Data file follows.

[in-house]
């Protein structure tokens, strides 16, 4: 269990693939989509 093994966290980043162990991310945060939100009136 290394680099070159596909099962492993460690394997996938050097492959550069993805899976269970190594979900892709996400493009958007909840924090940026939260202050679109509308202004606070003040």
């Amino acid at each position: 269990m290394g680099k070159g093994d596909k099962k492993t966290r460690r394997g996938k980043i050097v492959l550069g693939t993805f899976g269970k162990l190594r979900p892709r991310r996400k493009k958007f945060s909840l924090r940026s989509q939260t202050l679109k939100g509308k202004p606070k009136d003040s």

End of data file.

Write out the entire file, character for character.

[in-house]
């Protein structure tokens, strides 16, 4: 269990693939989509 093994966290980043162990991310945060939100009136 290394680099070159596909099962492993460690394997996938050097492959550069993805899976269970190594979900892709996400493009958007909840924090940026939260202050679109509308202004606070003040």
């Amino acid at each position: 269990m290394g680099k070159g093994d596909k099962k492993t966290r460690r394997g996938k980043i050097v492959l550069g693939t993805f899976g269970k162990l190594r979900p892709r991310r996400k493009k958007f945060s909840l924090r940026s989509q939260t202050l679109k939100g509308k202004p606070k009136d003040s």